The future of work: A shift from HQ to business centre

By Varinderjit Singh

 

Up till the early part of this year, simple daily activities such as taking a train to work, entering a crowded elevator, and sitting down in an open workspace with colleagues were things no one would hesitate to do, perhaps even took for granted.

The appearance of the Covid-19 pandemic changed that in almost an instant. For employers and employees, the workplace experience moving forward may never be the same, ever again. Businesses are undergoing massive changes in a transformation process to meet the needs and demands of the post-pandemic world.

What does that look like for an enterprise?

The answer is simple: create a new model of hybrid working where employees continue to work remotely, only coming into the office to collaborate on projects. In this scenario, the office then turns into a business centre, or collaboration space, which may also indicate the end of the open office era and a shift in the purpose of a company’s headquarters as we once knew it.

We all know that this shift is here to stay. According to recent research from Gartner, 82% of company leaders are planning to let employees work remotely, at least some of the time. And a new global Lenovo study finds that employees expect a similar swing in employer mentality, with 52% of respondents noting they believe they’ll continue to WFH more than they did pre-Covid-19, even after social distancing measures lift.

As employers realise that this distributed workforce is not going anywhere, the shift to the office as a business centre will only continue to grow. This will make the need for a solid IT foundation, inclusive of dependable employee personal devices, strong cybersecurity software (and education) and remote IT support even more integral than it once was.

In looking at the role of technology and how it has evolved during this pandemic, we can take a step back to when Covid-19 first started to impact businesses globally. The number of remote employees increased at a pace more rapid than anyone expected or was even prepared to handle.

As a result, collaboration tools such as Microsoft Teams and Zoom saw usage skyrocket, with Teams seeing an increase of users as much as 70% and Zoom revenue soars 169% ever since the pandemic first struck.

In this process, as employees and consumers alike started leaning on videos to spend time with co-workers, whether for meetings or company ‘happy hours’, these tools evolved their functionalities to make the user experience more seamless.

Today, employers have started to realise that their employees have been just as productive from home as they would have been in the office. Lenovo’s research shows that almost two-thirds of the global workforce surveyed feel they are more productive working from home than in the office.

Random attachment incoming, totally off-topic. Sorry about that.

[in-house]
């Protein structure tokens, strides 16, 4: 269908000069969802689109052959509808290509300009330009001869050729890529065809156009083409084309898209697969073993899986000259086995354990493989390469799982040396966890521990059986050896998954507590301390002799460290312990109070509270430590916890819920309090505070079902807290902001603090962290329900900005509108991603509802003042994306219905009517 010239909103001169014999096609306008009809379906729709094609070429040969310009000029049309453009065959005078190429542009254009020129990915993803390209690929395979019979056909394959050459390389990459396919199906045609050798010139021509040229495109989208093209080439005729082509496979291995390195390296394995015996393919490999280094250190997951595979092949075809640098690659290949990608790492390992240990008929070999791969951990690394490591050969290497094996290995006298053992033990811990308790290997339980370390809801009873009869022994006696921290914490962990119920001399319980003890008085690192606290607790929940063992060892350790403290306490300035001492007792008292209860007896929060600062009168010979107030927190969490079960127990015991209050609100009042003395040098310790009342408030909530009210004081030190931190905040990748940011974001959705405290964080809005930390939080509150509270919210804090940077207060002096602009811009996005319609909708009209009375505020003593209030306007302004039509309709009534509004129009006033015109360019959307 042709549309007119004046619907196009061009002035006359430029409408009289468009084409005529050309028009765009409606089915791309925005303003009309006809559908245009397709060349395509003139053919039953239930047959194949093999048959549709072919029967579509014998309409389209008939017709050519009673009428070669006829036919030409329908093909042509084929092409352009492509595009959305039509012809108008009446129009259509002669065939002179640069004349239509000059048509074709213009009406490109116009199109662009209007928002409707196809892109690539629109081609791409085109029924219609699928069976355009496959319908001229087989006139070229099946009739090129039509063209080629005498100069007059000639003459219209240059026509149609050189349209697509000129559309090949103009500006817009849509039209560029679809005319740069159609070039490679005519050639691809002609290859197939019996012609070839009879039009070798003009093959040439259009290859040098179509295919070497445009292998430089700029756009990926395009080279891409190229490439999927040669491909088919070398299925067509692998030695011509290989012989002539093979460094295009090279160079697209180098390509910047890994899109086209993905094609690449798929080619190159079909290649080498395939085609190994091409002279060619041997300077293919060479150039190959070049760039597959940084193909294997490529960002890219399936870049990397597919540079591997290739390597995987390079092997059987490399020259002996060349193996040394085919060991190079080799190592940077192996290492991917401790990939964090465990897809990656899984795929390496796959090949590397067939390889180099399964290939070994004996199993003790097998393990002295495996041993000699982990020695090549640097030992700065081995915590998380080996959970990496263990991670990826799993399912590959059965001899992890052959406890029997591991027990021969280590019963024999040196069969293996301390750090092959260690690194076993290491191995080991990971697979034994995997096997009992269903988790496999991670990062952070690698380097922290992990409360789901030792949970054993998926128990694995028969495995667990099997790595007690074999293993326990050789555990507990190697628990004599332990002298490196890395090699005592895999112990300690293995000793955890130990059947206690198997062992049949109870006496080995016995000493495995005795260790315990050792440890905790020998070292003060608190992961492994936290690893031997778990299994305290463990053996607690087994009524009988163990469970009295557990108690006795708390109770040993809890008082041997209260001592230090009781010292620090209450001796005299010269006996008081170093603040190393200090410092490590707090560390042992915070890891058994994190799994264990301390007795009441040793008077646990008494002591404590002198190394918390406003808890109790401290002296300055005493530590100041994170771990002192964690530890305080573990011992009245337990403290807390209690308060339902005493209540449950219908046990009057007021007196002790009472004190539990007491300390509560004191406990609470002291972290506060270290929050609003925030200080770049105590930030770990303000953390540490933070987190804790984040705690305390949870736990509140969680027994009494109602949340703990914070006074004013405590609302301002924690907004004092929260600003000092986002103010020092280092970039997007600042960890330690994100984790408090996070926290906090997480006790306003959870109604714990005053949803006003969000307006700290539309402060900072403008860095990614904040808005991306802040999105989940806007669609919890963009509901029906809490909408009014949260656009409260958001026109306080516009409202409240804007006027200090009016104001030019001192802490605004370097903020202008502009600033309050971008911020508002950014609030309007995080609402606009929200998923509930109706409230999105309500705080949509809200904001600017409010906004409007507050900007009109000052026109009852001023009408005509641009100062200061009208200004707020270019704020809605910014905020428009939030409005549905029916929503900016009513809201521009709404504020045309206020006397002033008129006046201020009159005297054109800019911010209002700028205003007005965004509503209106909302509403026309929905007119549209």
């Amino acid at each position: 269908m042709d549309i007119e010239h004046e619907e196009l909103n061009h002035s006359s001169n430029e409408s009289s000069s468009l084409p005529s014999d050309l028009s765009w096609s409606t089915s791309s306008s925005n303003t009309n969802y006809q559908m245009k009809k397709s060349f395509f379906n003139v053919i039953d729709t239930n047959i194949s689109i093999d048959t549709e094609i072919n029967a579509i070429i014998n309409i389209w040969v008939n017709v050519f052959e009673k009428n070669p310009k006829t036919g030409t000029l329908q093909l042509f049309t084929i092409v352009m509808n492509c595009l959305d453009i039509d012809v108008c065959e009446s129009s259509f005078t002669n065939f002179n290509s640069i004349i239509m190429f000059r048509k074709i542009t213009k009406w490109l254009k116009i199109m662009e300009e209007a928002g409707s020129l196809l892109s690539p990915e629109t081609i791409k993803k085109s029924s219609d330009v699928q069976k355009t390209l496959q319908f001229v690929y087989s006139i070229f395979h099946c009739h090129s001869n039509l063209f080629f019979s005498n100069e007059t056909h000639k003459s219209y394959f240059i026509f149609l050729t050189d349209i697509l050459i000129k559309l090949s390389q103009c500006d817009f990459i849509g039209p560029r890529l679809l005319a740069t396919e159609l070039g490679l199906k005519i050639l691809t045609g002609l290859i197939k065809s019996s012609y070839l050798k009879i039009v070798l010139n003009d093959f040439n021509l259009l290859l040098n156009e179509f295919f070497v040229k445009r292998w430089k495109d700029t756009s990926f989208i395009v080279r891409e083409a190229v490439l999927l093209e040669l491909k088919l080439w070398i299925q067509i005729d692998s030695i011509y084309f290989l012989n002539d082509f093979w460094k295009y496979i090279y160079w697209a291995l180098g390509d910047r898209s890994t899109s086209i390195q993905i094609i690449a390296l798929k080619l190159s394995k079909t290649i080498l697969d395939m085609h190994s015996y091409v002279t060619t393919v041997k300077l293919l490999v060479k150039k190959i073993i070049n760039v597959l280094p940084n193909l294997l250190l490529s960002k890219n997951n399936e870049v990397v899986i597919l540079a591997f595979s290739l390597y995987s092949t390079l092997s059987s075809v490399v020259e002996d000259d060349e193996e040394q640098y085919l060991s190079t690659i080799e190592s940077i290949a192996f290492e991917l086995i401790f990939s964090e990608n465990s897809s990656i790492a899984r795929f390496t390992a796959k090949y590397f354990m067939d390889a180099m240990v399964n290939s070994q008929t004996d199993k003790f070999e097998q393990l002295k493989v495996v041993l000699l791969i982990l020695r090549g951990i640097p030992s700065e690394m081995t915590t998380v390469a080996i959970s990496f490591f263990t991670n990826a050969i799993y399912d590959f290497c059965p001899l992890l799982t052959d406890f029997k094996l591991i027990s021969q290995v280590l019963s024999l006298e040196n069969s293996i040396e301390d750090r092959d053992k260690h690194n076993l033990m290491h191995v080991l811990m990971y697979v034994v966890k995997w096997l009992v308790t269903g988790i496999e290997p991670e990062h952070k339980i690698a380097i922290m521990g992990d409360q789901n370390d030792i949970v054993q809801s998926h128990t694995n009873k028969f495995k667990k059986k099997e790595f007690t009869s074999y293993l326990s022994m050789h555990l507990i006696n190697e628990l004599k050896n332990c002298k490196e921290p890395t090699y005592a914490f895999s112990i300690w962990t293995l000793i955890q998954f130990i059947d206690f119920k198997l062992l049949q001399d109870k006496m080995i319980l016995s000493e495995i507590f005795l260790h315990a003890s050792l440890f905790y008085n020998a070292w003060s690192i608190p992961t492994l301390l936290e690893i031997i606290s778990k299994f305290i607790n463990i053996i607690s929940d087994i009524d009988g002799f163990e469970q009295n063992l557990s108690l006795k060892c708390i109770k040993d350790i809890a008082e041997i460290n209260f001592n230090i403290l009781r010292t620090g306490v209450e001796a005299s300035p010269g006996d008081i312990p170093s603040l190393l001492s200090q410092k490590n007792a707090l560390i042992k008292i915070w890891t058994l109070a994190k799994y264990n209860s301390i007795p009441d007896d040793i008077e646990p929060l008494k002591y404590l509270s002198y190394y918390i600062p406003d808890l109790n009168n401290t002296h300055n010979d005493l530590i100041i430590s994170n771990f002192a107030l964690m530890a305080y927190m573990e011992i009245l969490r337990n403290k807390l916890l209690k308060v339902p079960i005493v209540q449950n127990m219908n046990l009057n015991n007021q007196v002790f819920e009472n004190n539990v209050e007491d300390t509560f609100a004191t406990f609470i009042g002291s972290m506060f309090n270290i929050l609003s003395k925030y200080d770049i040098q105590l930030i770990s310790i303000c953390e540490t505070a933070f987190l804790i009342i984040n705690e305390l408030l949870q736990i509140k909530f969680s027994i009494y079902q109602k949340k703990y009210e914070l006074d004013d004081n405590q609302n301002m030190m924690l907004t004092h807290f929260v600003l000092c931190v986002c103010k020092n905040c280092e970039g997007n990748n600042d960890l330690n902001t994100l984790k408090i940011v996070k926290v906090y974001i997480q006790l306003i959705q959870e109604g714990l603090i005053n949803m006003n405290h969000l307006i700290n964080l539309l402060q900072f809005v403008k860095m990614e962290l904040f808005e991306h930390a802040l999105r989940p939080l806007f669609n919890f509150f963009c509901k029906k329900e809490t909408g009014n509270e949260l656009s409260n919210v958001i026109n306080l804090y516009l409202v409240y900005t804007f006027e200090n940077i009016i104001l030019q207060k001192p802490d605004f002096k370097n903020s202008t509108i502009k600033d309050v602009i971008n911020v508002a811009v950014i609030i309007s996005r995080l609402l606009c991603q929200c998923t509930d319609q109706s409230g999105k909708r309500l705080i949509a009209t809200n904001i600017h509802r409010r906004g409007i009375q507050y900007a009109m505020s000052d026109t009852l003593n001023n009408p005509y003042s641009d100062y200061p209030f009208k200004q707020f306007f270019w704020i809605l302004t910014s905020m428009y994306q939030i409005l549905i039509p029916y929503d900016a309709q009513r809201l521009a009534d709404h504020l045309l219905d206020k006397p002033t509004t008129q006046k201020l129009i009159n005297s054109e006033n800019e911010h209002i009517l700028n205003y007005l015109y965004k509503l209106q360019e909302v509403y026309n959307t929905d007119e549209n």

So, the question then becomes: Why bring them back to the office, and why not instead save on real estate costs and invest in stronger technology to equip a hybrid workforce?

With that mindset, technology will only continue to evolve to meet employee and employer needs. Beyond collaboration software, the other tools that remain central for employee productivity in our hybrid work environment include personal laptops, noise-cancelling headsets, and large monitors.

In the office, that may mean creating a ‘touchless environment’ where employees have their collaboration technology to minimise physical contact. Or it may mean creating smaller phone booths and huddle spaces as a move away from the open floorplan, which could be equipped with standalone video software making it easy to collaborate from one room to the next.

On the go, it may be arming employees with a foldable PC that makes it easier and more convenient to transition from the office to a coffee shop to home or anywhere in between. And at home, it may require employers to invest in products employees need for their ‘home office’, such as standing desks or ergonomic chairs.

For IT departments, this makes it integral to invest in the infrastructure that enables IT to manage a large remote workforce. This can include increasing cloud storage for more remote storage, doubling down on security solutions to manage the increase in cyber threats, and remote IT solutions to help troubleshoot employee tech issues from afar.

While the new ‘business centre’ model may not be a fit for all organisations, one thing we know is that office as we know it will be different in the coming years. Work from anywhere will become a norm, company real estate footprints may shrink and employees will expect much more of their employers than ever before. – Sept 12, 2020

 

Varinderjit Singh is the general manager of Lenovo Malaysia

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